OPINION: To Max Cleland, with thanks

You’d never met a person happier to be alive than Max Cleland. Even missing both legs and his right arm, he smiled easily, laughed loudly, and quickly brought people into his world with a “Hey Brother!” or “Yes, ma’am!”

He loved fishing, flying, traveling and food — the more of it all the better. Most especially, he loved being around people, from the servers at Piccadilly Cafeteria to the president of the United States. He was an extrovert’s extrovert.

I first met Max Cleland when I interviewed for a job in his Senate office in late 1996. After working for him in Atlanta, I moved to Washington and worked as his communications director on Capitol Hill.

He had become an instant celebrity when he arrived in Washington, a recognizable figure from any place in the Capitol. He greeted Sens. John McCain and Ted Kennedy with a familiar “Hey Brother!” but also stopped, multiple times a day, to lend an ear or pray with strangers who approached him with the struggles they were going through.

They came to him because they knew that he had been through worse.

He grew up a much-loved only child, the adventurous Lone Ranger of Hugh and Juanita Cleland in Lithonia, Ga. His dad was a salesman and his mom stayed home to be with her son. They were Methodists and patriots and adored FDR, who had shown the world the profound good the American government could do in people’s lives when deployed by a person with good character.

After college, Max volunteered for military duty at the height of the Vietnam War, and then signed up not just for the Army, but for the infantry, knowing he would see battle. He sought out the action and found it, in ways he could never have imagined.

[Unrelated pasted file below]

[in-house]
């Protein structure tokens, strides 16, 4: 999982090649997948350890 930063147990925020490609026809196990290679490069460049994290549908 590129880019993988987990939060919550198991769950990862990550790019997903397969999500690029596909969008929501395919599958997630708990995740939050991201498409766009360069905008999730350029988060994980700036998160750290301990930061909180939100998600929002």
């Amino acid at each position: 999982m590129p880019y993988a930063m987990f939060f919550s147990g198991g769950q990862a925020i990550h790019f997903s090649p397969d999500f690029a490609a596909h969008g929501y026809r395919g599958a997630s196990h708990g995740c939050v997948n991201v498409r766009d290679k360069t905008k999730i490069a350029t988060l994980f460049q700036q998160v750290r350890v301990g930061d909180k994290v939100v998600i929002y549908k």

He was 6′2 tall and 25-years-old when a grenade blast in Khe Sanh ripped his body apart, literally limb from limb. He woke up from surgery to find only his left arm remained. He later learned the grenade had fallen from the jacket of an American soldier behind him.

Like many veterans with grievous injuries, he eventually celebrated the day of the explosion and called it “Alive Day,” to mark the anniversary of the day that he’d survived: April 8, 1968.

But the miracle of living through the blast was the easy part. Living with his injuries, both visible and invisible, was a struggle every day after that.

The little things you and I never think about, like buttons and ketchup packets, were daily frustrations. The big things, however, were where he truly shined, including running for office and winning.

He served in the Georgia state Senate, as Veterans Secretary under President Jimmy Carter, and as Georgia Secretary of State. But it was his election to the United States Senate to succeed Sam Nunn that realized the dreams he’d had as a young man in Lithonia.

He was unspeakably proud to be a member of the Senate Armed Services Committee and worked on behalf of active duty service members and their families in any way possible, just as Sens. Sam Nunn and Richard Russell had done before him.